Salt Houses

Salt Houses

Book - 2017
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"On the eve of her daughter Alia's wedding, Salma reads the girl's future in a cup of coffee dregs. She sees an unsettled life for Alia and her children; she also sees travel, and luck. While she chooses to keep her predictions to herself that day, they will all soon come to pass when the family is up rooted in the wake of the Six-Day War of 1967. Salma is forced to leave her home in Nablus; Alia's brother gets pulled into a politically militarized world he can't escape; and Alia and her gentle-spirited husband move to Kuwait City, where they reluctantly build a life with their three children. When Saddam Hussein invades Kuwait in1990, Alia and her family once again lose their home, their land, and their story as they know it, scattering to Beirut, Paris, Boston, and beyond. Soon Alia's children begin families of their own, once again navigating the burdens (and blessings) of assimilation in foreign cities. Lyrical and heartbreaking, Salt Houses is a remarkable debut novel that challenges and humanizes an age-old conflict we might think we understand--one that asks us to confront that most devastating of all truths: you can't go home again"--Provided by publisher.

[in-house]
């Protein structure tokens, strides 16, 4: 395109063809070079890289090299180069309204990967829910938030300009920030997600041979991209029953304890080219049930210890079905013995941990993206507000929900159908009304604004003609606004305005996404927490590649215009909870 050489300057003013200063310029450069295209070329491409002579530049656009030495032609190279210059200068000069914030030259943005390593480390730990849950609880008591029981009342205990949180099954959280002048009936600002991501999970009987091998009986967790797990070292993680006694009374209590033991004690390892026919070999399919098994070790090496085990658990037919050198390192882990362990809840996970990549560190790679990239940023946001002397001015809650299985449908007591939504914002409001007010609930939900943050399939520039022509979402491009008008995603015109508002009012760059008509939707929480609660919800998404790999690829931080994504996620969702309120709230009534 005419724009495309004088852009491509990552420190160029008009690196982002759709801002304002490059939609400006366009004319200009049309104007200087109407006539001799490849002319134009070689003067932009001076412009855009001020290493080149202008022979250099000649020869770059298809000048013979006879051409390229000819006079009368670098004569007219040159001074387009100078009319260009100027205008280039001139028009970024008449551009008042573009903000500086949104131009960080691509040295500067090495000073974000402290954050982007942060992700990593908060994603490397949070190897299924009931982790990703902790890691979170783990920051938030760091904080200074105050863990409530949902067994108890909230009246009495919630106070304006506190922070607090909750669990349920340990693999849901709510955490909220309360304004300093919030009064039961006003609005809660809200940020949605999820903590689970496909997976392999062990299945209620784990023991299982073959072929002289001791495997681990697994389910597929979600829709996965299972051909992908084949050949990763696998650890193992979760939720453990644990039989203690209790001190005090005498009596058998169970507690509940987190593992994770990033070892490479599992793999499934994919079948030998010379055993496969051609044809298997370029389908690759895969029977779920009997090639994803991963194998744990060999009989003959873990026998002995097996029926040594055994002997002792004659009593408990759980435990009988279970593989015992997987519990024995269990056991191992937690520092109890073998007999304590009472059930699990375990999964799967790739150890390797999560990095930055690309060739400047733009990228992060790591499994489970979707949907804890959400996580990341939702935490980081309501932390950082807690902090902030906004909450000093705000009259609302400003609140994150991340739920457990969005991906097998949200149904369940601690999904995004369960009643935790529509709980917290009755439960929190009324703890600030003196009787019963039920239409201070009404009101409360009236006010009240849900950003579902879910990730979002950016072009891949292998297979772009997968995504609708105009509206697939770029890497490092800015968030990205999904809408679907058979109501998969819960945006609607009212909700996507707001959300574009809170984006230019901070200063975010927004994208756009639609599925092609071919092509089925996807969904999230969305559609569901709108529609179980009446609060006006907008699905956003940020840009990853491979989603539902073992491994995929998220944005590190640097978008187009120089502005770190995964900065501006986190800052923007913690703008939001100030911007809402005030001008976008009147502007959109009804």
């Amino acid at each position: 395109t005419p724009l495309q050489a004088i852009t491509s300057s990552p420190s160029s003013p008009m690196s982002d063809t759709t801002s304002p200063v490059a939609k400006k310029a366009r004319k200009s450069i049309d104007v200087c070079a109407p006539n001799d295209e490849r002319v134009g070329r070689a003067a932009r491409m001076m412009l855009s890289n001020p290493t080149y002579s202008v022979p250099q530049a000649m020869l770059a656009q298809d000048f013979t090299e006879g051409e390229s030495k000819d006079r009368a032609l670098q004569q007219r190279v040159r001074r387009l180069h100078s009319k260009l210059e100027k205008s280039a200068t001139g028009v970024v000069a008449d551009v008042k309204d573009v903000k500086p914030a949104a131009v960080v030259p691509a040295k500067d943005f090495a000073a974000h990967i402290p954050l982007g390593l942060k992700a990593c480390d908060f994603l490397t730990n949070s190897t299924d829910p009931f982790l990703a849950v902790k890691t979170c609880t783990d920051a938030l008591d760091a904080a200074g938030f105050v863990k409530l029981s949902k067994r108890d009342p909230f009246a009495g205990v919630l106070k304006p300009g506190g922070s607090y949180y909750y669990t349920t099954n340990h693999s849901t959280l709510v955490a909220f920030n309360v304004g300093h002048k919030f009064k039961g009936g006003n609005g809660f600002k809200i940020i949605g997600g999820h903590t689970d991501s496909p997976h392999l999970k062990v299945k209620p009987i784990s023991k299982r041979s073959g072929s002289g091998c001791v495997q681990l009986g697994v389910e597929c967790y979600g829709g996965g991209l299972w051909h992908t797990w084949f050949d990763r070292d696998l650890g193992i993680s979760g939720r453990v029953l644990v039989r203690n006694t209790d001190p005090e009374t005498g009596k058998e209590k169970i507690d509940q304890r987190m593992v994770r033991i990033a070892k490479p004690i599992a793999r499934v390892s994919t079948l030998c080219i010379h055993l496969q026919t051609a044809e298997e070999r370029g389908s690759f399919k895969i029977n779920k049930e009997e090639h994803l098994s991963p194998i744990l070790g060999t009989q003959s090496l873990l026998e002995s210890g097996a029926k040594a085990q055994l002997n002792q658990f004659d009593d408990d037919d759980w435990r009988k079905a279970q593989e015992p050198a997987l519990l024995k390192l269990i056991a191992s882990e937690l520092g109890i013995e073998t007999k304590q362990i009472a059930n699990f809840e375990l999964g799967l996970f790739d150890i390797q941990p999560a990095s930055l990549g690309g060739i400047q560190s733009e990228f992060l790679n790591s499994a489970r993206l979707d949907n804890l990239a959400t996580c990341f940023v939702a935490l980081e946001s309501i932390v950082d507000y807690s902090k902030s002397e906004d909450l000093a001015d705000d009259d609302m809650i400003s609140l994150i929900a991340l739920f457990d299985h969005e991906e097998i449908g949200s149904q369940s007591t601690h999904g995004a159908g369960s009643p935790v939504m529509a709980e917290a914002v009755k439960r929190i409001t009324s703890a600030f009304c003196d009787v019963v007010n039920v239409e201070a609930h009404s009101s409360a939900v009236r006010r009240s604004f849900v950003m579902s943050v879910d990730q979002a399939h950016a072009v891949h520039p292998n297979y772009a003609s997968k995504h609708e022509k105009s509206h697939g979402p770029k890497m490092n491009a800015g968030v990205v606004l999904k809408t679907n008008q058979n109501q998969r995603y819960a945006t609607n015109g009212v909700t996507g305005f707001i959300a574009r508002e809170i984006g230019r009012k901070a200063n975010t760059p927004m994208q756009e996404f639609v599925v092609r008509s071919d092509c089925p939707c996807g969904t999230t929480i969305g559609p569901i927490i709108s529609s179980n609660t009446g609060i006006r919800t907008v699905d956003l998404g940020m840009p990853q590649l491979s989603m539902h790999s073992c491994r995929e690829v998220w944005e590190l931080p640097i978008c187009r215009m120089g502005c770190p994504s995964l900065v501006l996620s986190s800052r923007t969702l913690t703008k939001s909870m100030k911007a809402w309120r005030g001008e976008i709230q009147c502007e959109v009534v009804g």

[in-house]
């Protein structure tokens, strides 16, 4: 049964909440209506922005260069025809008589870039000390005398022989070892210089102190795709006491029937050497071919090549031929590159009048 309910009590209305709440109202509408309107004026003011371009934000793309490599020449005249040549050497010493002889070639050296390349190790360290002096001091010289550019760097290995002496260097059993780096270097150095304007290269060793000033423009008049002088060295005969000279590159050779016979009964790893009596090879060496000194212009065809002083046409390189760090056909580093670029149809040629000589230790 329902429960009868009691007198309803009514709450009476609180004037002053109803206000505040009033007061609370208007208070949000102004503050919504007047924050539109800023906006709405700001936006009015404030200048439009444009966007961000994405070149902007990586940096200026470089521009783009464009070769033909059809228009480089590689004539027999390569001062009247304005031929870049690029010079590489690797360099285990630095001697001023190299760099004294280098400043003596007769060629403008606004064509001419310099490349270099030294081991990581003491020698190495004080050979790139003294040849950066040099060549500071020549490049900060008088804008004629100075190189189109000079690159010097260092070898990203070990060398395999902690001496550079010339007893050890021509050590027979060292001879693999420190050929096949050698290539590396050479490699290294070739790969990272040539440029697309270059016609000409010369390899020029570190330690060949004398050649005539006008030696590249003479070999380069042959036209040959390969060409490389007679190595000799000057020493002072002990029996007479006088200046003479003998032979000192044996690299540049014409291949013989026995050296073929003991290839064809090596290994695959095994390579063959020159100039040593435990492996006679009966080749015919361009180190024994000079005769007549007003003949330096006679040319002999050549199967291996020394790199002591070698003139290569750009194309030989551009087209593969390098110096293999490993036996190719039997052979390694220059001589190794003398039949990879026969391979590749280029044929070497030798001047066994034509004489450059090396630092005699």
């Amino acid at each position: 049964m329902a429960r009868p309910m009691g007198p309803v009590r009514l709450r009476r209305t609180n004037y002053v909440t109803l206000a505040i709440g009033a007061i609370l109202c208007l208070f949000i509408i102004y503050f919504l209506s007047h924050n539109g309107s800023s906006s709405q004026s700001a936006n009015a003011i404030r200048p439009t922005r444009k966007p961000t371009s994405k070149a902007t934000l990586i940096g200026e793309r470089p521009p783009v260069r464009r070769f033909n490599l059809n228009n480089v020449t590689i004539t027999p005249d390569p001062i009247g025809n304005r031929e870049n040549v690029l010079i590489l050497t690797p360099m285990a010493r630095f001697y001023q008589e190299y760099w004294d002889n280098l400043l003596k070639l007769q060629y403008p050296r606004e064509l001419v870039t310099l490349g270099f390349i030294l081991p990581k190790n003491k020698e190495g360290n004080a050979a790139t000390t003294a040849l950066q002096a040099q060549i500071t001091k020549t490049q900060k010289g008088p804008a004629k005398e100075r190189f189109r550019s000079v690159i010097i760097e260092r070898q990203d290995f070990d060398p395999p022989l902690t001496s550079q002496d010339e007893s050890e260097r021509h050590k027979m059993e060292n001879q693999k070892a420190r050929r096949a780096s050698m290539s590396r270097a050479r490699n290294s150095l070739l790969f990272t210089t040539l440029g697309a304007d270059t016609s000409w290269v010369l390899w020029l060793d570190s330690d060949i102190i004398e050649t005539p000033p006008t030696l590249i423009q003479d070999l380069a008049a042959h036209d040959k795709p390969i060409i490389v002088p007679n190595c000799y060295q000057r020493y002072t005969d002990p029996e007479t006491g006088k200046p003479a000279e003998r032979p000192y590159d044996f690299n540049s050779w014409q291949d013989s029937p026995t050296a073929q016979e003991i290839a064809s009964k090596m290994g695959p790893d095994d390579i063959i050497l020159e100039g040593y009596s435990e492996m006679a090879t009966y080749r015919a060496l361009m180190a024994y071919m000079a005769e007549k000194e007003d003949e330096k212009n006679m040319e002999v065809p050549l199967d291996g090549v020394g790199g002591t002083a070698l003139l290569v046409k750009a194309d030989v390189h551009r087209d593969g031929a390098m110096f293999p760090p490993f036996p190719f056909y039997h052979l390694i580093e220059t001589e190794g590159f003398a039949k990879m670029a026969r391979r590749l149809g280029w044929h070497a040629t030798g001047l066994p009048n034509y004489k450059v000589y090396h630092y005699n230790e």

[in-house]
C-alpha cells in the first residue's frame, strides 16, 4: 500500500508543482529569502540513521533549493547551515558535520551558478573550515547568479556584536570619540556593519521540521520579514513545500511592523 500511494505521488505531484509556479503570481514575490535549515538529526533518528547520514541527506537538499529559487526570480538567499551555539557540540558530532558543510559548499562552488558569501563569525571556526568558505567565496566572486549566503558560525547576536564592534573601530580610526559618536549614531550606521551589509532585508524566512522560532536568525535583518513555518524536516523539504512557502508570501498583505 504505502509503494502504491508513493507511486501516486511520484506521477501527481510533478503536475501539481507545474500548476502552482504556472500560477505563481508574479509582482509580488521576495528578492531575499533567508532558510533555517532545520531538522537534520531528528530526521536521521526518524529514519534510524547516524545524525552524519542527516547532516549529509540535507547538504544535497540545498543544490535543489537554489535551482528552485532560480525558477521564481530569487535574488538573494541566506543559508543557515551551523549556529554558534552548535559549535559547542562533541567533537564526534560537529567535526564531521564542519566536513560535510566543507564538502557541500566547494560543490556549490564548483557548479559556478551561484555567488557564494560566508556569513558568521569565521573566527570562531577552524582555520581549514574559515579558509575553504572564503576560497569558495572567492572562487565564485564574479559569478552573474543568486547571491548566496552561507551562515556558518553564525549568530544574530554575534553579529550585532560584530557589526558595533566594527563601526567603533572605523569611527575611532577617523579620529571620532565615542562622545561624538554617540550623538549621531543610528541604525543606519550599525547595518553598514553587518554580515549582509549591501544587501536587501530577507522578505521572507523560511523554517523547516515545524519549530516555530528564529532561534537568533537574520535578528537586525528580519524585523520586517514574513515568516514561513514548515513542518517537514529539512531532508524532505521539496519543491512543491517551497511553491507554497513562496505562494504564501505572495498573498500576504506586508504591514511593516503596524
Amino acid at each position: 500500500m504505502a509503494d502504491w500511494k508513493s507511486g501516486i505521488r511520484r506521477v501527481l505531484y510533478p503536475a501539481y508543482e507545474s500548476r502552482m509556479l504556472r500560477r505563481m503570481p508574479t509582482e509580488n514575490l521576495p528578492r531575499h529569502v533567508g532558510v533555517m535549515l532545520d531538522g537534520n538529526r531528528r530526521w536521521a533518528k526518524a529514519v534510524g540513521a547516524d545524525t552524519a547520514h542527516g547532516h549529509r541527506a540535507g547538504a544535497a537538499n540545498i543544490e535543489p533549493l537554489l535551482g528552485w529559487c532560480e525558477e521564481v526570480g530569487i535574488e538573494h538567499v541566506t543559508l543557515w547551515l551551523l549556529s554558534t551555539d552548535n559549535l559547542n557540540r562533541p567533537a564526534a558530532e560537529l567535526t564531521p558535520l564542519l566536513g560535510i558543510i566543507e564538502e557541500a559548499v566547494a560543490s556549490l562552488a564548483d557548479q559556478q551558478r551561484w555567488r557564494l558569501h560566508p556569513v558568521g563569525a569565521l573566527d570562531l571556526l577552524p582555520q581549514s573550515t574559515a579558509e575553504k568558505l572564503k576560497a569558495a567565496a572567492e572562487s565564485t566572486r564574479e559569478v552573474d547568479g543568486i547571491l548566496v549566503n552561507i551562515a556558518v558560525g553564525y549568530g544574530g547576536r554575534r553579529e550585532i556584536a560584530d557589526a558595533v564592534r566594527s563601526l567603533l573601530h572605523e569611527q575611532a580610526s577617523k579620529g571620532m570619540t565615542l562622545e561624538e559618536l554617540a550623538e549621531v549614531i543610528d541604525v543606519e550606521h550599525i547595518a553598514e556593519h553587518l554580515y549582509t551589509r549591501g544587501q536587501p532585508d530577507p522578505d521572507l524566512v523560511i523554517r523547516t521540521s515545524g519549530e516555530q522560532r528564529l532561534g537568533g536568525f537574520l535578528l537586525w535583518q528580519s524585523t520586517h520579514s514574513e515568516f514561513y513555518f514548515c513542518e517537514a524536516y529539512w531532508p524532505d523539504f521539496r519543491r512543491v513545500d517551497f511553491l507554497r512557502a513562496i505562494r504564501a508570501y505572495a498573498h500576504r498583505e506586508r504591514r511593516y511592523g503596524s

Publisher: New York :, Houghton Mifflin Harcourt,, 2017
ISBN: 9780544912588
0544912586
Characteristics: 312 pages

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MaryJoSchifsky
Nov 04, 2018

SEp 2018: BM Books--practical, personalized tale of the series of transplants made by a Palestinian family as they're moved from one home state to another, losing more each time but still, retaining choices, to a point. Strong characters.

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uncommonreader
Mar 08, 2018

This is a family saga over four generations from 1963 to the present. Although the family is Palestinian, it is not particularly Palestinian in its sensibility, only in the family's forced frequent moves. Rather, it seems quite American. The author is successful in moving the narrative along.

t
trudat
Aug 18, 2017

Truly great books help us understand people who we might prefer to think of as 'other.' This one spans 3 generations and several decades of conflict in the Middle East... but it is also a story of mothers and sisters who love but don't understand eachother, who worry about how easily the men in their lives are distracted or manipulated. It put to shame my knowledge of both the history and geography of the area, and gave me a much more personal perspective on current events.

Beatricksy Jun 25, 2017

As is often the case in family dramas the problems feel petty compared to the events occurring in the background. The book is strongest when it views war through its children's characters' eyes, as they have a difficult time understanding why they have limitations--but the rest of the time, it's bickering and complaining about how people aren't what you expected. It can definitely be poetic and even delightful. I just wish it hadn't meandered quite so much. Some sections seemed unnecessary, while others could have used more. But that's life. It isn't always clean and interesting. Ah, family drama.

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